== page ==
To persons who are in the market to purchase vehicles, before you hand over your hard-earned cash, please ensure that you are conducting business with a reputable company. Avoid meeting someone on the roadway who may show you a car mart and give you access to a vehicle in trying to make you believe that they are car dealers.

Q:How long have you been serving as a member of the Jamaica Constabulary Force?

A: I joined the JCF on February 4, 1994. I have served in Portland, Protective Services Division (1994-1998), Office of the Prime Minister’s Security Detail Uniform Section (1998-2000), Narcotics Division Areas 1 and 2 (2000-2013), officer in charge of Area 2 Narcotics (2010-2013), St Mary Division as administrative officer and head of Community Safety and Security Branch for the division (2013-2020), and now the Ports Division since January 2020.

Q: What inspired your decision to join the JCF?

A: I had an aunt and uncle who were police officers and I was also encouraged by other family members to join the JCF. I can say that this decision has been one of the best that I have ever made. The JCF has impacted my life positively in many ways. It has allowed me to travel to several countries, including China, Canada, and Aruba, the latter for training supported by the United States government. I have ridden the bullet train and climbed the Great Wall of China, and I have also visited the CN Tower and Niagara Falls. For a girl who dreamed of leaving my small community (a community that I felt was closing me off) but never thought that I would make it this far, I have accomplished a lot. Yes, I know that there is much further to go, much more that can be accomplished, and many more opportunities to serve my country. If you understand the ranks of the JCF – constable, corporal, sergeant, inspector, assistant superintendent, deputy superintendent, senior superintendent, assistant commissioner, deputy commissioner, and commissioner of police – there is room for growth.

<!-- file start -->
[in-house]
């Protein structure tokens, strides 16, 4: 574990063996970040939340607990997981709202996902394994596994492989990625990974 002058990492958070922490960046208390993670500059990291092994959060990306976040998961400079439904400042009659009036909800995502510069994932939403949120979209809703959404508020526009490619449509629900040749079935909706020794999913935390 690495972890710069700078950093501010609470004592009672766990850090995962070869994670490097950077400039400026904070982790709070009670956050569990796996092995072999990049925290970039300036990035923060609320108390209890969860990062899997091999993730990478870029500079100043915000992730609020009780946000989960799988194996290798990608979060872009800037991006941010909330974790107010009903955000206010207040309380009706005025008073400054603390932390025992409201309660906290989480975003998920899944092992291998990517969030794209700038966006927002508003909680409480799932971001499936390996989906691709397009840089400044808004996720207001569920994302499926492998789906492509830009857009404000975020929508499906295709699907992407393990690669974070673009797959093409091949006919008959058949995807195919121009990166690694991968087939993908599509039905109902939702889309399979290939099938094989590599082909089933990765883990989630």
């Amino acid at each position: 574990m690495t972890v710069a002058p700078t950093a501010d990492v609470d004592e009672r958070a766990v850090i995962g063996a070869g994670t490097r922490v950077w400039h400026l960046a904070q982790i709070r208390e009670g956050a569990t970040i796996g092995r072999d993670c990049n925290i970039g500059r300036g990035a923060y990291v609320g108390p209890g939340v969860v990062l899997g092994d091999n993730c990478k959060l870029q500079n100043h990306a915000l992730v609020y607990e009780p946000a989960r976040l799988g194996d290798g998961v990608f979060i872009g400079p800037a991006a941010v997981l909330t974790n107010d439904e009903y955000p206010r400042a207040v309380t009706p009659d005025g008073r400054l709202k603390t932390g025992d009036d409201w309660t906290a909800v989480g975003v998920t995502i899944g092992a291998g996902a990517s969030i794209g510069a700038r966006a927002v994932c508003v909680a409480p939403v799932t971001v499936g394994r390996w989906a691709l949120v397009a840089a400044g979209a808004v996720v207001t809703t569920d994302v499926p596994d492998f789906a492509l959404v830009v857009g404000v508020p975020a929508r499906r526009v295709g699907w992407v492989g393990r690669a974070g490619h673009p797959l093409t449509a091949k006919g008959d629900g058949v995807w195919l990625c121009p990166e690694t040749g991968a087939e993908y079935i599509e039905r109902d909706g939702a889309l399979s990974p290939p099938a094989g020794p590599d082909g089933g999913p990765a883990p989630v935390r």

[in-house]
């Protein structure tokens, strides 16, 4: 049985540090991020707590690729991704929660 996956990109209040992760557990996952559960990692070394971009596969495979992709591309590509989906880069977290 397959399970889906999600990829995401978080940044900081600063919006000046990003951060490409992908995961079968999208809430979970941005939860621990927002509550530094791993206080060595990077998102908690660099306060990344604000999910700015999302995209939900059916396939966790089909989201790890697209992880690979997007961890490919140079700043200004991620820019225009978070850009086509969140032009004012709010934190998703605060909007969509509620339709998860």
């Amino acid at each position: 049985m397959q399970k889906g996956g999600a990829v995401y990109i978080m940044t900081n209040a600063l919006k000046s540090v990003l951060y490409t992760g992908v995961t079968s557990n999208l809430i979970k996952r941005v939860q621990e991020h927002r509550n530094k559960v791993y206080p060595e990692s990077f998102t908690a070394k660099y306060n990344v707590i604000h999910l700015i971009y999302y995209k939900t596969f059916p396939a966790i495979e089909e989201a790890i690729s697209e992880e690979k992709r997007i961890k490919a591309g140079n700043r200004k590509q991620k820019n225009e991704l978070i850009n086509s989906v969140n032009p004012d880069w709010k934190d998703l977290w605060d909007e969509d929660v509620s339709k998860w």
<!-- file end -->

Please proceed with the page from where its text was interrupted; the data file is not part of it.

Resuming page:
On the other hand, it is the impact that you have on the lives of young people that is most important to me. Last year, I built a classroom on the basic school in my community to assist them in accommodating more students comfortably. I have also coordinated multiple youth programmes, like debate competitions, conceptualised the A-STEP Student Spelling Bee Competition and several other community engagement projects in St Mary.

Overall, being in the JCF allows you to walk with kings and members of the general population just the same.

Q: What is your most rewarding or memorable moment/experience since joining the JCF?

A: My most rewarding experience was being part of the Narcotics Division team between 2000-2004, led by then SSP Carl Williams and Superintendent Gladstone Wright. This team was highly successful at interdicting major players in the drugs and guns trade resulting in numerous major seizures of contraband trafficked in and out of the country. It was also a great experience as I was a part of a multi-national initiative. We worked with law enforcement officers from Jamaica (Financial Investigations Division, Customs and other agencies), Great Britain, United States, the Caribbean, and many other countries. Under the leadership of these two gentlemen, I honed my leadership, motivation, and objectivity skills. This experience has moulded me into the leader that I am today. From this experience I also learned the importance of sharing opportunities/benefits so that all staff members in some way are rewarded and valued.